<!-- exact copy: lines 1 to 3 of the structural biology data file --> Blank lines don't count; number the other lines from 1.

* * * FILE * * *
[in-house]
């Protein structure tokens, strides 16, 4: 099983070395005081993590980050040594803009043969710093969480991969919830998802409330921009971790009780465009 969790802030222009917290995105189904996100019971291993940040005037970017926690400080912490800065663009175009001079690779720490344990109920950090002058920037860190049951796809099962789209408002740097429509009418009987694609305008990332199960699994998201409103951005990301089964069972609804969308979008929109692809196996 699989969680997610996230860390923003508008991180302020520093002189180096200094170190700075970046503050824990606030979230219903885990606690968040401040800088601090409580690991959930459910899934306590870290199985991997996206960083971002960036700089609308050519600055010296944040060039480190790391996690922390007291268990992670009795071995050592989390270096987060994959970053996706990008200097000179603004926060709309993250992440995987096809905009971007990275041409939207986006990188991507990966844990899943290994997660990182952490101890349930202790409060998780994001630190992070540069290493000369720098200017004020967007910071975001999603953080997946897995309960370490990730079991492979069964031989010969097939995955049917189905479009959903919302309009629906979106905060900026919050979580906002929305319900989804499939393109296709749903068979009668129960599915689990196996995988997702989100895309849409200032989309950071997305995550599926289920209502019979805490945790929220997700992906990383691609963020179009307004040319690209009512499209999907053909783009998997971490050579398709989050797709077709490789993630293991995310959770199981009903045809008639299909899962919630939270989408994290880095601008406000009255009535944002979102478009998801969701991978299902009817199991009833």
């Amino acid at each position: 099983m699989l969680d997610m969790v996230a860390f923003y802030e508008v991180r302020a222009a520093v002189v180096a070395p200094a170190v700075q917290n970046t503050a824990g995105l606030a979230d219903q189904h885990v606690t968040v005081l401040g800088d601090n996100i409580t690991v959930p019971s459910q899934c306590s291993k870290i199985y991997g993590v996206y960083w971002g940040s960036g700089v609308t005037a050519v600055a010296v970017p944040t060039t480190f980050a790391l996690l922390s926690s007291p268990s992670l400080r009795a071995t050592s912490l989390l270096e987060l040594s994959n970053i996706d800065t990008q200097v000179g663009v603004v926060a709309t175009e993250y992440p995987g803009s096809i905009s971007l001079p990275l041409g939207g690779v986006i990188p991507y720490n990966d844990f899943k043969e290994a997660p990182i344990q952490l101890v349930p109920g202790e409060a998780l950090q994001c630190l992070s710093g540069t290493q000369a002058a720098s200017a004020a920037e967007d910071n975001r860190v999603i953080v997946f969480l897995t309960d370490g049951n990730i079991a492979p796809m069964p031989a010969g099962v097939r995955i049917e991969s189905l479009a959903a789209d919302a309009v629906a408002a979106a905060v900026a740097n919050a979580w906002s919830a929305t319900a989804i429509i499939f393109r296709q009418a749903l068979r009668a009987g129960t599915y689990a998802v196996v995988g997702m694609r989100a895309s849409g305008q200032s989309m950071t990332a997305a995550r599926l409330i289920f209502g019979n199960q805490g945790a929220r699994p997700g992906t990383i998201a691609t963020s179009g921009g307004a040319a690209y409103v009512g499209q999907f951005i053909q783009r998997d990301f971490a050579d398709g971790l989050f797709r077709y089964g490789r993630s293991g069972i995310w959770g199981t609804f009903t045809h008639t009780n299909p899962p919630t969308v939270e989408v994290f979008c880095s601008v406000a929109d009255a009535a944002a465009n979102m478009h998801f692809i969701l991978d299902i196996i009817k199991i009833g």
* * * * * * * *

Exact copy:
[in-house]
């Protein structure tokens, strides 16, 4: 099983070395005081993590980050040594803009043969710093969480991969919830998802409330921009971790009780465009 969790802030222009917290995105189904996100019971291993940040005037970017926690400080912490800065663009175009001079690779720490344990109920950090002058920037860190049951796809099962789209408002740097429509009418009987694609305008990332199960699994998201409103951005990301089964069972609804969308979008929109692809196996 699989969680997610996230860390923003508008991180302020520093002189180096200094170190700075970046503050824990606030979230219903885990606690968040401040800088601090409580690991959930459910899934306590870290199985991997996206960083971002960036700089609308050519600055010296944040060039480190790391996690922390007291268990992670009795071995050592989390270096987060994959970053996706990008200097000179603004926060709309993250992440995987096809905009971007990275041409939207986006990188991507990966844990899943290994997660990182952490101890349930202790409060998780994001630190992070540069290493000369720098200017004020967007910071975001999603953080997946897995309960370490990730079991492979069964031989010969097939995955049917189905479009959903919302309009629906979106905060900026919050979580906002929305319900989804499939393109296709749903068979009668129960599915689990196996995988997702989100895309849409200032989309950071997305995550599926289920209502019979805490945790929220997700992906990383691609963020179009307004040319690209009512499209999907053909783009998997971490050579398709989050797709077709490789993630293991995310959770199981009903045809008639299909899962919630939270989408994290880095601008406000009255009535944002979102478009998801969701991978299902009817199991009833």
């Amino acid at each position: 099983m699989l969680d997610m969790v996230a860390f923003y802030e508008v991180r302020a222009a520093v002189v180096a070395p200094a170190v700075q917290n970046t503050a824990g995105l606030a979230d219903q189904h885990v606690t968040v005081l401040g800088d601090n996100i409580t690991v959930p019971s459910q899934c306590s291993k870290i199985y991997g993590v996206y960083w971002g940040s960036g700089v609308t005037a050519v600055a010296v970017p944040t060039t480190f980050a790391l996690l922390s926690s007291p268990s992670l400080r009795a071995t050592s912490l989390l270096e987060l040594s994959n970053i996706d800065t990008q200097v000179g663009v603004v926060a709309t175009e993250y992440p995987g803009s096809i905009s971007l001079p990275l041409g939207g690779v986006i990188p991507y720490n990966d844990f899943k043969e290994a997660p990182i344990q952490l101890v349930p109920g202790e409060a998780l950090q994001c630190l992070s710093g540069t290493q000369a002058a720098s200017a004020a920037e967007d910071n975001r860190v999603i953080v997946f969480l897995t309960d370490g049951n990730i079991a492979p796809m069964p031989a010969g099962v097939r995955i049917e991969s189905l479009a959903a789209d919302a309009v629906a408002a979106a905060v900026a740097n919050a979580w906002s919830a929305t319900a989804i429509i499939f393109r296709q009418a749903l068979r009668a009987g129960t599915y689990a998802v196996v995988g997702m694609r989100a895309s849409g305008q200032s989309m950071t990332a997305a995550r599926l409330i289920f209502g019979n199960q805490g945790a929220r699994p997700g992906t990383i998201a691609t963020s179009g921009g307004a040319a690209y409103v009512g499209q999907f951005i053909q783009r998997d990301f971490a050579d398709g971790l989050f797709r077709y089964g490789r993630s293991g069972i995310w959770g199981t609804f009903t045809h008639t009780n299909p899962p919630t969308v939270e989408v994290f979008c880095s601008v406000a929109d009255a009535a944002a465009n979102m478009h998801f692809i969701l991978d299902i196996i009817k199991i009833g």